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#4 tony h

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Posted 27 July 2009 - 08:47 AM

thanks

#5 dougal

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Posted 27 July 2009 - 10:33 AM

I have a Gaggia, bought used, having been chosen mainly on the machine's reputation. I'd even come across someone developing recipes on a Gaggia before larger scale commercial production.
I think its great, if a little mechanically noisy!
The instructions were ... ummm ... done by the same people that do other Gaggia manuals! Not, I suspect, native speakers of English. More strangely, IIRC, there were different recipes in the sections in different languages ... Dunno where the manual is hiding now. Not much to it, other than a measure of cheapest vodka between the fixed and removable bowls - and the use of the correct dasher for each bowl. OK, and the delicacy of the finish on the bowls - don't use metal implements!


You can get refurb machines direct from Gaggia, at a serious discount to new prices (its £195 today).
Their website www.gaggia.co.uk uses frames (so a direct link doesn't get the full picture) ... click 'Reconditioned' near the top, and then 'Ice Cream Maker' in the new window.
"If you wish to make an apple pie from scratch ... you must first invent the universe." - Carl Sagan

#6 dougal

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Posted 27 July 2009 - 10:55 AM

The instruction book spoke about "alimentary alcohol" - it means food-safe spirit (cheapest vodka or other spirit).

And it says that you must leave the machine to stabilise for 24 hours before use after it has been "moved'. The Italian pages seemed to say to give it 24 hours after it has been transported or inverted.
I've had no problems using it immediately after moving it gently (and keeping it level) from shelf to worktop.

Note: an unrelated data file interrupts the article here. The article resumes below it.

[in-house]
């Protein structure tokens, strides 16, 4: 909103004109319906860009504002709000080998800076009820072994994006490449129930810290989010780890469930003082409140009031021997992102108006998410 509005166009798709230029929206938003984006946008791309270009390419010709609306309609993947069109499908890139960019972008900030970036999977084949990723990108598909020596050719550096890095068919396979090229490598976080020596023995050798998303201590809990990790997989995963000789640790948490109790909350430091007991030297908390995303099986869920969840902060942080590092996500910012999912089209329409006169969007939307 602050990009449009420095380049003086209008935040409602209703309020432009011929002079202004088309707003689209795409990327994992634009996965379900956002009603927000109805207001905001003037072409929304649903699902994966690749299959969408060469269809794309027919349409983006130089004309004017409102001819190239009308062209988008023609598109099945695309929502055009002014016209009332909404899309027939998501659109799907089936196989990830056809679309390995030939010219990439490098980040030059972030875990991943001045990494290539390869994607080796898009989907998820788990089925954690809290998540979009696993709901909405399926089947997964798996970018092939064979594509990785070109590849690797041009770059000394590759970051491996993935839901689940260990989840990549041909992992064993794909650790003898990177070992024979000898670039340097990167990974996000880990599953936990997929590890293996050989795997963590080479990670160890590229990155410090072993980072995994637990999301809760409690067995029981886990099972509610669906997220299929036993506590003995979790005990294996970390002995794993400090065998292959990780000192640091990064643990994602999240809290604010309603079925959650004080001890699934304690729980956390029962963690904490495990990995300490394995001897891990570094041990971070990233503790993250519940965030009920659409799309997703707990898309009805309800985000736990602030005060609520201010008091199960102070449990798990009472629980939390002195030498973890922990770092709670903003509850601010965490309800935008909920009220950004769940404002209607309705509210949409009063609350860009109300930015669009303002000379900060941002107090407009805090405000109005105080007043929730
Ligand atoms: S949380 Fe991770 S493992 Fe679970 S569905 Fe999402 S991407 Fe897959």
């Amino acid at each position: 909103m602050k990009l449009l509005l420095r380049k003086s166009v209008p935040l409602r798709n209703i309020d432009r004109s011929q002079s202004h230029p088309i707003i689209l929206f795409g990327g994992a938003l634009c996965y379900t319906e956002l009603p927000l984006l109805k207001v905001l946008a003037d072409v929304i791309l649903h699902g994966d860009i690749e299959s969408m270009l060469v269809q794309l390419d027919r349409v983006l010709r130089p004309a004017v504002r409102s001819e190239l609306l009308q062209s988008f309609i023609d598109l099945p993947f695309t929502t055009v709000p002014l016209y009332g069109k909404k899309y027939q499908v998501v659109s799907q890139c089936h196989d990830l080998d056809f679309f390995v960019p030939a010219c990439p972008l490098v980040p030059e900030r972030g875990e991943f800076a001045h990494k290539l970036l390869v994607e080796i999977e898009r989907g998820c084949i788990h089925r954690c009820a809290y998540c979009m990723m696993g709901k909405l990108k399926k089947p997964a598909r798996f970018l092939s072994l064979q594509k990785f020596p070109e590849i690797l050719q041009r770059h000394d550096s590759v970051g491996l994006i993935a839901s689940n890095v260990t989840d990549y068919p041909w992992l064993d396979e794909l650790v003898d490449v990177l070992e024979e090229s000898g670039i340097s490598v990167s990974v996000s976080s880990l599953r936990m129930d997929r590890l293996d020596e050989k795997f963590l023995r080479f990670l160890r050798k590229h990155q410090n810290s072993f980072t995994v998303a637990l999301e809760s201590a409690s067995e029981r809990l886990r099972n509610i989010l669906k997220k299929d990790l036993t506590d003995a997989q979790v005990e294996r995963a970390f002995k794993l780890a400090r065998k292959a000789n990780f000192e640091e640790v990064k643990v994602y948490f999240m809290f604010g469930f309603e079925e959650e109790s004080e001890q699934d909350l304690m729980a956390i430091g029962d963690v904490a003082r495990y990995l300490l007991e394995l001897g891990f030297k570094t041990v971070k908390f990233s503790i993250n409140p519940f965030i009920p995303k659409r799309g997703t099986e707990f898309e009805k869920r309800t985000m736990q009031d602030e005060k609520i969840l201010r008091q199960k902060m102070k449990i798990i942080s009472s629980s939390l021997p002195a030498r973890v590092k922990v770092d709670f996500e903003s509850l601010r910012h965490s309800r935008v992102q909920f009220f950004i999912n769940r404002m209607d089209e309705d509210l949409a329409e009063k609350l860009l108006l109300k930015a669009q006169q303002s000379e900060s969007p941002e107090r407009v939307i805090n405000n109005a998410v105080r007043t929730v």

Like I said, odd translations in the instructions!



Andieseji's Lello seems to be a Simac in the UK. But Pleasant Hill certainly do NOT offer free shipping to the UK - and don't generally sell 240v 50 Hertz/Cycles equipment.
"If you wish to make an apple pie from scratch ... you must first invent the universe." - Carl Sagan

#7 andiesenji

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Posted 27 July 2009 - 12:19 PM

Too right! Dougal

I offered the info because I figured there might be some folks here in the US that might be interested in the information.

If I lived in England or elsewhere in Europe, I would spring for the Nemox.
"There are, it has been said, two types of people in the world. There are those who say: this glass is half full. And then there are those who say: this glass is half empty. The world belongs, however, to those who can look at the glass and say: What's up with this glass? Excuse me? Excuse me? This is my glass? I don't think so. My glass was full! And it was a bigger glass!" Terry Pratchett
My blog:Books,Cooks,Gadgets&Gardening

#8 David A. Goldfarb

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Posted 27 July 2009 - 12:34 PM

My Cuisinart lives on top of the microwave, so I don't have to move it, and it doesn't take up additional counter space.

#9 weinoo